Convergent Plate Boundaries and Subduction

Convergent Plate Boundaries and Subduction 

At convergent plate boundaries, two plates, at least one of which is oceanic, move toward one another. But rather than butting each other like angry rams, one oceanic plate bends and sinks down into the asthenosphere beneath the other plate. Geologists refer to the sinking process as subduction, so convergent boundaries are also known as subduction zones. Because subduction at a convergent boundary consumes old ocean lithosphere and thus ‘‘consumes’’ oceanic basins, geologists also refer to convergent boundaries as consuming boundaries, and because they are delineated by deep-ocean trenches, they are sometimes simply called trenches. The amount of oceanic plate consumption worldwide, averaged over time, equals the amount of sea-floor spreading worldwide, so the surface area of the Earth remains constant through time. 

During the process of subduction, oceanic lithosphere sinks back into the deeper mantle.

Subduction occurs for a simple reason: oceanic lithosphere, once it has aged at least 10 million years, is denser than the underlying asthenosphere and thus can sink through the asthenosphere if given an opportunity. Where it lies flat on the surface of the asthenosphere, oceanic lithosphere can’t sink. However, once the end of the convergent plate bends down and slips into the mantle, it continues downward like an anchor falling to the bottom of a lake (figure above a). As the lithosphere sinks, asthenosphere flows out of its way, just as water flows out of the way of a sinking anchor. But unlike water, the asthenosphere can flow only very slowly, so oceanic lithosphere can sink only very slowly, at a rate of less than about 15 cm per year. To visualize the difference,  imagine how much faster a coin can sink through water than it can through honey. 
Note that the “downgoing plate,” the plate that has been subducted, must be composed of oceanic lithosphere. The overriding plate, which does not sink, can consist of either oceanic or continental lithosphere. Continental crust cannot be subducted because it is too buoyant; the low-density rocks of continental crust act like a life preserver keeping the continent afloat. If continental crust moves into a convergent margin, subduction eventually stops. Because of subduction, all ocean floor on the planet is less than about 200 million years old. Because continental crust cannot subduct, some continental crust has persisted at the surface of the Earth for over 3.8 billion years.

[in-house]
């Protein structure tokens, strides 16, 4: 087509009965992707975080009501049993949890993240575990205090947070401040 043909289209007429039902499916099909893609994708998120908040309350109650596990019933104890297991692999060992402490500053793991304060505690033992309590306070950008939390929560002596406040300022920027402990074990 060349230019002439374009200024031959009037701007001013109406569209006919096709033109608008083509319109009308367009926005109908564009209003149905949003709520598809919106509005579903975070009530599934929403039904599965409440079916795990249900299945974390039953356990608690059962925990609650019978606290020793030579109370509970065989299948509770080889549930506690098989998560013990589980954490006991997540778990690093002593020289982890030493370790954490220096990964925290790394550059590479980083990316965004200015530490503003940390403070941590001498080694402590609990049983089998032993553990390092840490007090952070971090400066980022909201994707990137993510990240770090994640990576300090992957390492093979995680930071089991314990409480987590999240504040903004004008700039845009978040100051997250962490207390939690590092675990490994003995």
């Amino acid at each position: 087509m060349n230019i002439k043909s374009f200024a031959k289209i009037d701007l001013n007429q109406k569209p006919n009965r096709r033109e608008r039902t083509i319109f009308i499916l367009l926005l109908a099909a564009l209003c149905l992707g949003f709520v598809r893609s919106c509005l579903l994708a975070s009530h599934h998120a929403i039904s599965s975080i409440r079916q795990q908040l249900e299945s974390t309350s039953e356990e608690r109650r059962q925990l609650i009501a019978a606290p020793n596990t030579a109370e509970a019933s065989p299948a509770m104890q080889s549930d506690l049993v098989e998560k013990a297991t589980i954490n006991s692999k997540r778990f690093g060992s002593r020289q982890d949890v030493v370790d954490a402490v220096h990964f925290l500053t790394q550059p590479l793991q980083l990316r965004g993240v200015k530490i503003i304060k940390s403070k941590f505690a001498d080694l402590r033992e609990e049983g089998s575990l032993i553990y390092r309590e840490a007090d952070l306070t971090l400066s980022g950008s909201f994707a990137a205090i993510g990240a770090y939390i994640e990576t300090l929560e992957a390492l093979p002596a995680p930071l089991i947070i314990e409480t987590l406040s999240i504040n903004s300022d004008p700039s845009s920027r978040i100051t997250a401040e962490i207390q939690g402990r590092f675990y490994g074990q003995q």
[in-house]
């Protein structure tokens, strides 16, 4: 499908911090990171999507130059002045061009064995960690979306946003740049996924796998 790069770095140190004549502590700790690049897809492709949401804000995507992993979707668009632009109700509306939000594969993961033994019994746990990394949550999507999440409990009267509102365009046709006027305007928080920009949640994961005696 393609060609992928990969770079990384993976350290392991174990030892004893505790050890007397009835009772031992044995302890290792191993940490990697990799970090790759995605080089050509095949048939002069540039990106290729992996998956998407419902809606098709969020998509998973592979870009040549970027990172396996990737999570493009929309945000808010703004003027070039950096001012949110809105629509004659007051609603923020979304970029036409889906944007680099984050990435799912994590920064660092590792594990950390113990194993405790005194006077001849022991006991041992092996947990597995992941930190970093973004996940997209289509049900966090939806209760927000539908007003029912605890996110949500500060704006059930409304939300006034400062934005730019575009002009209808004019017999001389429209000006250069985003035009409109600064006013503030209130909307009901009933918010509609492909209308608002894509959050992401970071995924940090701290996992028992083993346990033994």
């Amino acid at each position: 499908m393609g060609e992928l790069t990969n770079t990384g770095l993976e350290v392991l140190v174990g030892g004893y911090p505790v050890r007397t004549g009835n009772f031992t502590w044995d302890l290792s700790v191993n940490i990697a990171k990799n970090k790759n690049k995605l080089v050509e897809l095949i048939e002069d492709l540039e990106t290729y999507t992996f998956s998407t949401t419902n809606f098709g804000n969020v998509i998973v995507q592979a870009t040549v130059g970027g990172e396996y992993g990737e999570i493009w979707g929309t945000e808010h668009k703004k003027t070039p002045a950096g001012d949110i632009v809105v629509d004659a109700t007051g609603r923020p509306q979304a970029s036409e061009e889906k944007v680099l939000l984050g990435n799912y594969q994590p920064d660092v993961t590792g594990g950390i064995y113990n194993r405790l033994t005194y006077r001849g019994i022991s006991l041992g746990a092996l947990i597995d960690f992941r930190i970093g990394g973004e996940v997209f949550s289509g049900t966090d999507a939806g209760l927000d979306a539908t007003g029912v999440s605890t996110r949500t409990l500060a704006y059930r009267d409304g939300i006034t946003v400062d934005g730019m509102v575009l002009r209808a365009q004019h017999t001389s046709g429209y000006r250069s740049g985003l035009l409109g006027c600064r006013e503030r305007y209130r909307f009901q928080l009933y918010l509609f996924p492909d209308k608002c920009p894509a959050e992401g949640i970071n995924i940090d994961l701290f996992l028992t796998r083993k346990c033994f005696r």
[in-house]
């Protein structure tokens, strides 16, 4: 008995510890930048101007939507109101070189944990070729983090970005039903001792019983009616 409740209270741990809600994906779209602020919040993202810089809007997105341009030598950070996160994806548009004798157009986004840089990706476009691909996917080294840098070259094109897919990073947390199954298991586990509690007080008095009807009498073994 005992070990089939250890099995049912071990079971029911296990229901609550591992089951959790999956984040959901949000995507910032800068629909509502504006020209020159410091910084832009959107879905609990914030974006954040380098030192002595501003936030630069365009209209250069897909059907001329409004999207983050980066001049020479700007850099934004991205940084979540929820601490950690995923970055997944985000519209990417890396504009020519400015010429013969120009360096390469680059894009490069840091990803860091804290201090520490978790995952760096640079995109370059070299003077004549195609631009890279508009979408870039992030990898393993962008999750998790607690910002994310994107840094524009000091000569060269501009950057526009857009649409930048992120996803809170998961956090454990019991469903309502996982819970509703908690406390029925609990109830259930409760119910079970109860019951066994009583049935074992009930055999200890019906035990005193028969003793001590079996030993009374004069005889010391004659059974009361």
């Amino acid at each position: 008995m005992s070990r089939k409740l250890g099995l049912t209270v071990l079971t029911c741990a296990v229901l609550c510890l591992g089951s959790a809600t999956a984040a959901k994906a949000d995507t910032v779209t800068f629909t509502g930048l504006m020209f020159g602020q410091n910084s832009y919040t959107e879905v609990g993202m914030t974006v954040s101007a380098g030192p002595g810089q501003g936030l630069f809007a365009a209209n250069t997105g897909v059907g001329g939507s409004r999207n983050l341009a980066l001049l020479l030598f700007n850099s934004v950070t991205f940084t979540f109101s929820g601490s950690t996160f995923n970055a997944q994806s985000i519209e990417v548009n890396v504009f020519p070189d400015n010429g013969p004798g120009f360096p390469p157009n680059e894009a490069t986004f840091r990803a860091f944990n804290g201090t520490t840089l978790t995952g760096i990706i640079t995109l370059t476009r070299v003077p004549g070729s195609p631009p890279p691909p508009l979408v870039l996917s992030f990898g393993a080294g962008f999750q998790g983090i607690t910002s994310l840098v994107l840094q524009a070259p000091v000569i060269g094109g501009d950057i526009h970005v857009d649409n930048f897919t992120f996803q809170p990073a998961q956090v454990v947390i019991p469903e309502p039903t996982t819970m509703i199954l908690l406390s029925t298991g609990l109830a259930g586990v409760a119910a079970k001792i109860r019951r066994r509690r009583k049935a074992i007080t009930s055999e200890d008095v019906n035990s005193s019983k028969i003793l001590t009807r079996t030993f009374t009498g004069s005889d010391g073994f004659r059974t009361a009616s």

Earthquakes and the Fate  of Subducted Plates 

At convergent plate boundaries, the downgoing plate grinds along the base of the overriding plate, a process that generates large earthquakes. These earthquakes occur fairly close to the Earth’s surface, so some of them cause massive destruction in coastal cities. But earthquakes also happen in downgoing plates at greater depths. In fact, geologists have detected earthquakes within downgoing plates to a depth of 660 km. The band of earthquakes in a downgoing plate is called a WadatiBenioff zone, after its two discoverers (figure above b).
At depths greater than 660 km, conditions leading to earthquakes in subducted lithosphere evidently do not occur. Recent observations, however, indicate that some downgoing plates do continue to sink below a depth of 660 km they just do so without generating earthquakes. In fact, the lower mantle may be a graveyard for old subducted plates.

Geologic Features of a Convergent Boundary 

To become familiar with the various geologic features that occur along a convergent plate boundary, let’s look at an example, the boundary between the western coast of the South American Plate and the eastern edge of the Nazca Plate (a portion of the Pacific Ocean floor). A deep-ocean trench, the Peru-Chile Trench, delineates this boundary (figure above b). Such trenches form where the plate bends as it starts to sink into the asthenosphere. 
In the Peru-Chile Trench, as the downgoing plate slides under the overriding plate, sediment (clay and plankton) that had settled on the surface of the downgoing plate, as well as sand that fell into the trench from the shores of South America, gets scraped up and incorporated in a wedge-shaped mass known as an accretionary prism (figure above c). An accretionary prism forms in basically the same way as a pile of snow or sand in front of a plow, and like snow, the sediment tends to be squashed and contorted. 
A chain of volcanoes known as a volcanic arc d evelops behind the accretionary prism. The magma that feeds these volcanoes forms just above the surface of the downgoing plate where the plate reaches a depth of about 150 km below the Earth’s surface. If the volcanic arc forms where an oceanic plate subducts beneath continental lithosphere, the resulting chain of volcanoes grows on the continent and forms a continental volcanic arc. (In some cases, the plates squeeze  together across a continental arc, causing a belt of faults to form behind the arc.) If, however, the volcanic arc grows where one oceanic plate subducts beneath another oceanic plate, the resulting volcanoes form a chain of islands known as a volcanic island arc (figure above d). A back-arc basin exists either where subduction happens to begin offshore, trapping ocean lithosphere behind the arc, or where stretching of the lithosphere behind the arc leads to the formation of a small spreading ridge behind the arc (figure above e).
Credits: Stephen Marshak (Essentials of Geology)
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